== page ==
Highlights of this year's survey include:
- Balance transfers are the norm: 85 of the 100 surveyed cards allow balance transfers; 44 of those encourage them by cutting their rates for a promotional period.
- Zero-percent offers are common: 40 cards offer it, with another four cards offer lower-than-normal balance transfer rates for a set introductory period.
- Use it or lose it: 28 out of 44 cards give cardholders only 90 days or fewer to make balance transfers in order to qualify for the limited-time low rates.
- Expect a fee: 54 out of 85 balance transfer-capable cards charge a 3 percent or $5-$10 minimum fee, whichever is greater, for each balance transfer. A few years ago, balance transfer fees were typically capped, but those days are gone. Just three cards cap the fee.
- Fee-free, but ... 10 cards do not charge any fee for a balance transfer, but there's almost always a catch: eight of the 10 don't discount their rates.
- Post-intro rates: The range of post-introductory balance transfer APRs is great, from as low as 9.24 percent to as high as 26.99 percent, and is almost always based on individual creditworthiness.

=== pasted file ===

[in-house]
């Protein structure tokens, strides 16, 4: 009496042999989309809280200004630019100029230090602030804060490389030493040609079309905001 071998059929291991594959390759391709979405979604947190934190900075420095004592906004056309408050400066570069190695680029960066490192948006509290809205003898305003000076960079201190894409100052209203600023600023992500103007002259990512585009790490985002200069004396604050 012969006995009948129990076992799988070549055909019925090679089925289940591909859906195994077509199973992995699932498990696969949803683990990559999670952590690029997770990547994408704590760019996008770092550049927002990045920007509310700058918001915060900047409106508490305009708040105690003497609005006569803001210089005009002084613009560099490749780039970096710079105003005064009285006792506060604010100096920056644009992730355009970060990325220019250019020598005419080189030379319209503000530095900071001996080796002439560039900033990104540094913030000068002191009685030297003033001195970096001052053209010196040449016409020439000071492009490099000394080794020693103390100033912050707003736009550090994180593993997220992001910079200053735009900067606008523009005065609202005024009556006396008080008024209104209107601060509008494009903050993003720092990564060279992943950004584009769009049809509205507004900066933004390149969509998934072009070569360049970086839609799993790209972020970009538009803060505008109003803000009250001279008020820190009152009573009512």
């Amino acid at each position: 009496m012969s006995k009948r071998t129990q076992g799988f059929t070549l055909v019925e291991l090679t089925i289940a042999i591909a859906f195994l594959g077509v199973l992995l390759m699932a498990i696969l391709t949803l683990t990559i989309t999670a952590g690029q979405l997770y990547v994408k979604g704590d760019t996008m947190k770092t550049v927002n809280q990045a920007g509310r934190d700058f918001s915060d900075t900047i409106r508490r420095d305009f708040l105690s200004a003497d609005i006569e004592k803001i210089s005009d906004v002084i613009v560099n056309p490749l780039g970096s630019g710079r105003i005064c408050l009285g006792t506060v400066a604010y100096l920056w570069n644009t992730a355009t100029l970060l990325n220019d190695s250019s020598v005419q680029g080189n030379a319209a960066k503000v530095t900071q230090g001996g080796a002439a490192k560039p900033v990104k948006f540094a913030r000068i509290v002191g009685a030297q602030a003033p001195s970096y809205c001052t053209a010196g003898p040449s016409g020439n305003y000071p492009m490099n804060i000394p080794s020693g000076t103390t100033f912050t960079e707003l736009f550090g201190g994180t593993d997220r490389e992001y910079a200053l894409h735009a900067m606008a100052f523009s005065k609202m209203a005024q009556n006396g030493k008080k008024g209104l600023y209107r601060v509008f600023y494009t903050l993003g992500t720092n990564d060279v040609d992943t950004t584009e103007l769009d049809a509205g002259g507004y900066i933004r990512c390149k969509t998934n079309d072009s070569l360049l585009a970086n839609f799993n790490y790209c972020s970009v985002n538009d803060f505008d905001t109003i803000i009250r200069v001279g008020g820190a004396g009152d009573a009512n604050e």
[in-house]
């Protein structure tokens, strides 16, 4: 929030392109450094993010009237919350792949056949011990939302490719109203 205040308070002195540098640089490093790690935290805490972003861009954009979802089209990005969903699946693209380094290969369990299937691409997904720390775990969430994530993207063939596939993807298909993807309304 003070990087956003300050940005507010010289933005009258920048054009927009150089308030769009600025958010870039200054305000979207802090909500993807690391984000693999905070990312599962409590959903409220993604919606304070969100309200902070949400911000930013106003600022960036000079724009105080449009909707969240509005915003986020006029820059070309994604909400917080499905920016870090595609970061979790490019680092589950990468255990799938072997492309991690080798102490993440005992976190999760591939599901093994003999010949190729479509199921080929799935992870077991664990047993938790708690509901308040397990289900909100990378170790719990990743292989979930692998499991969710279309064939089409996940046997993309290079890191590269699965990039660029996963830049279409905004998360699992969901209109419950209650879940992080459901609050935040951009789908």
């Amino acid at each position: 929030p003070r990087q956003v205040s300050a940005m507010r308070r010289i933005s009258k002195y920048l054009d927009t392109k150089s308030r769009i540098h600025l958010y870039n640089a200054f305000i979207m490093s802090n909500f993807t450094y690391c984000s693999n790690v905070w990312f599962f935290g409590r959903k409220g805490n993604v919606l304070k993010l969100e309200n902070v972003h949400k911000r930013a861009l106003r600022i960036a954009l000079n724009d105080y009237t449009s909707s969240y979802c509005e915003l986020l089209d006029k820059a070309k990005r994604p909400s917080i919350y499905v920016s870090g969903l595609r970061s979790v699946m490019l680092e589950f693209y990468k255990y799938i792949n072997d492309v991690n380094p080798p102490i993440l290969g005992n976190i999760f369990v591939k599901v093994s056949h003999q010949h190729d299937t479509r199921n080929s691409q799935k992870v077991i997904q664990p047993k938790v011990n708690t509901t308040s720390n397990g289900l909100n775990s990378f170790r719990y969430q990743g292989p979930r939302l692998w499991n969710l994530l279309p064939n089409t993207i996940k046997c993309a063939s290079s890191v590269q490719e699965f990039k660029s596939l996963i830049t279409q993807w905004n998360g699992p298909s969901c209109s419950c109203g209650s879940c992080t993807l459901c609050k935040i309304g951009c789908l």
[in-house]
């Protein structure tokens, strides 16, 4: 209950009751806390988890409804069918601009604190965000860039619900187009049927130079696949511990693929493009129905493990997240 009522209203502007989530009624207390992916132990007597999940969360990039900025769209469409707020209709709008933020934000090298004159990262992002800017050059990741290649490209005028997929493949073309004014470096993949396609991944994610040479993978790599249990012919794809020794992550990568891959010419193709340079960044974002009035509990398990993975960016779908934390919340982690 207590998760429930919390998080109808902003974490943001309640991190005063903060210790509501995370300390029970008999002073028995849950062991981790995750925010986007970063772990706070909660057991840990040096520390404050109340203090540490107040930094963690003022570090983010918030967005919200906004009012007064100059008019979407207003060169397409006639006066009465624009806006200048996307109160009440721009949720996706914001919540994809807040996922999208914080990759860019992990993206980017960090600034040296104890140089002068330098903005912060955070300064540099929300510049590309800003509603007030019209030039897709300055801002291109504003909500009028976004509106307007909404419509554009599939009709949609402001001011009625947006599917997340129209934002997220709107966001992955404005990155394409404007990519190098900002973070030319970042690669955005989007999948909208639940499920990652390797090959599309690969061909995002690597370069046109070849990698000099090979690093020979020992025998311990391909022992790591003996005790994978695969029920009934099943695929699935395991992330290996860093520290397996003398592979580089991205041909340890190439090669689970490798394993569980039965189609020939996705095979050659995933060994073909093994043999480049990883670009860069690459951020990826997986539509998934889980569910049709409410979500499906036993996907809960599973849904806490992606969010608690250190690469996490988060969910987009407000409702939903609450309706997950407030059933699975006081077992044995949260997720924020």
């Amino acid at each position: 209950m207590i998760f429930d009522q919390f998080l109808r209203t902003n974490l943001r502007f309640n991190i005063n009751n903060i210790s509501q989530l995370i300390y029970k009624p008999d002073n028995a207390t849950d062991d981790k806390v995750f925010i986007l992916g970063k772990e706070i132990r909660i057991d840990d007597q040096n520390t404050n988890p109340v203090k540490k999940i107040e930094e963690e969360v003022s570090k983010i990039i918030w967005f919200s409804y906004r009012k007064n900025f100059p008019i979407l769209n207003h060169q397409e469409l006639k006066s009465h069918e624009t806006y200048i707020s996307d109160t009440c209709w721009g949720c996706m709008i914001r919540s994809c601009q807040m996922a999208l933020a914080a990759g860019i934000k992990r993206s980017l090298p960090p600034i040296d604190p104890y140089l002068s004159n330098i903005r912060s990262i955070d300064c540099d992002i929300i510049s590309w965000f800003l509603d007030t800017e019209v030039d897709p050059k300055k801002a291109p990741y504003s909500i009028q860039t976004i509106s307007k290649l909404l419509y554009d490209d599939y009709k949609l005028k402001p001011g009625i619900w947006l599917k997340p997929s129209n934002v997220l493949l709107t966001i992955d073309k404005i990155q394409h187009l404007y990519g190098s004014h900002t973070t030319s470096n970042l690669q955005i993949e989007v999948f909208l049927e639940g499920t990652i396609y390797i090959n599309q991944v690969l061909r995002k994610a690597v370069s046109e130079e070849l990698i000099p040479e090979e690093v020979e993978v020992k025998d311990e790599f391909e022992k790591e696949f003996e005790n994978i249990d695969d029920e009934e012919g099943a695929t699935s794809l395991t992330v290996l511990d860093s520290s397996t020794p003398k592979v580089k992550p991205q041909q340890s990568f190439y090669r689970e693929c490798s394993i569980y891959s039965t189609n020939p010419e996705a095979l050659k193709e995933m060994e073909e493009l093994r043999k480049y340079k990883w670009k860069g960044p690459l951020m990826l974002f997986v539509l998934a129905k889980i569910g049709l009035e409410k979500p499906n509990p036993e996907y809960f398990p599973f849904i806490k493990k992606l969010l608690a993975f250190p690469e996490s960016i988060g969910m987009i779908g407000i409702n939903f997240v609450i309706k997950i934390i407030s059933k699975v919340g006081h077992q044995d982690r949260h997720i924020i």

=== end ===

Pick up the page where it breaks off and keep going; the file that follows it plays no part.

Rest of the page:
0-percent offers dominate
Consumers looking for a new balance transfer-friendly credit card will see a common theme among the promotions currently advertised by major card issuers: 0 percent APR for about a year.
The four cards from this year's survey that don't give new cardholders a 0-percent balance transfer rate promotion still offer lower-than-normal balance transfer APRs ranging from 4.99-13.90 percent, which are still lower than the average credit card interest rate of 14.89 percent.
As long as overall interest rates remain low, consumers should continue to see 0-interest rate balance transfer offers, according to Moshe Orenbuch, a research analyst with financial research group Credit Suisse.